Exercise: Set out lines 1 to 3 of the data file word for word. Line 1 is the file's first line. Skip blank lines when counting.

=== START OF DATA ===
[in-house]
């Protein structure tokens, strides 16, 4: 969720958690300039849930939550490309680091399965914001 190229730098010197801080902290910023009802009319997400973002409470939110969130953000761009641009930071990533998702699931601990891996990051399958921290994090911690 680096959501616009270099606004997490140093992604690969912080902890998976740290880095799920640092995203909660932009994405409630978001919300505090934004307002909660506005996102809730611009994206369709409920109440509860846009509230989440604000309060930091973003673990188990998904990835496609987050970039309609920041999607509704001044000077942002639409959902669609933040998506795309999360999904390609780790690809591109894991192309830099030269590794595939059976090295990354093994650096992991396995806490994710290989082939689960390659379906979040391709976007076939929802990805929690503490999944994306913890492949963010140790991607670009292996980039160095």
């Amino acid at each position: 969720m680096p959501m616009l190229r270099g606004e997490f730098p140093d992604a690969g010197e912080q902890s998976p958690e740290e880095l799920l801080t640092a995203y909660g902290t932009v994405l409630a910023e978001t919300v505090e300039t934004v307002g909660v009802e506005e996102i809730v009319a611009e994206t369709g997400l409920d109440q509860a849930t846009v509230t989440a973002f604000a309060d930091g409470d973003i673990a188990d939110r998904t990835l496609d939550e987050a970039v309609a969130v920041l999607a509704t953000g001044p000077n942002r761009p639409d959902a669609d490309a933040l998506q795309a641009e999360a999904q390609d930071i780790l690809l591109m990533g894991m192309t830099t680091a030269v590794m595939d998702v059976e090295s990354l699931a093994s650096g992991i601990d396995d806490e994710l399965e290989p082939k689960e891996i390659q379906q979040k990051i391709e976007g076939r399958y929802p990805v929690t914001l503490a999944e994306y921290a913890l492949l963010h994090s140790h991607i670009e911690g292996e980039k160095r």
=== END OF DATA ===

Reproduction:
[in-house]
């Protein structure tokens, strides 16, 4: 969720958690300039849930939550490309680091399965914001 190229730098010197801080902290910023009802009319997400973002409470939110969130953000761009641009930071990533998702699931601990891996990051399958921290994090911690 680096959501616009270099606004997490140093992604690969912080902890998976740290880095799920640092995203909660932009994405409630978001919300505090934004307002909660506005996102809730611009994206369709409920109440509860846009509230989440604000309060930091973003673990188990998904990835496609987050970039309609920041999607509704001044000077942002639409959902669609933040998506795309999360999904390609780790690809591109894991192309830099030269590794595939059976090295990354093994650096992991396995806490994710290989082939689960390659379906979040391709976007076939929802990805929690503490999944994306913890492949963010140790991607670009292996980039160095």
């Amino acid at each position: 969720m680096p959501m616009l190229r270099g606004e997490f730098p140093d992604a690969g010197e912080q902890s998976p958690e740290e880095l799920l801080t640092a995203y909660g902290t932009v994405l409630a910023e978001t919300v505090e300039t934004v307002g909660v009802e506005e996102i809730v009319a611009e994206t369709g997400l409920d109440q509860a849930t846009v509230t989440a973002f604000a309060d930091g409470d973003i673990a188990d939110r998904t990835l496609d939550e987050a970039v309609a969130v920041l999607a509704t953000g001044p000077n942002r761009p639409d959902a669609d490309a933040l998506q795309a641009e999360a999904q390609d930071i780790l690809l591109m990533g894991m192309t830099t680091a030269v590794m595939d998702v059976e090295s990354l699931a093994s650096g992991i601990d396995d806490e994710l399965e290989p082939k689960e891996i390659q379906q979040k990051i391709e976007g076939r399958y929802p990805v929690t914001l503490a999944e994306y921290a913890l492949l963010h994090s140790h991607i670009e911690g292996e980039k160095r």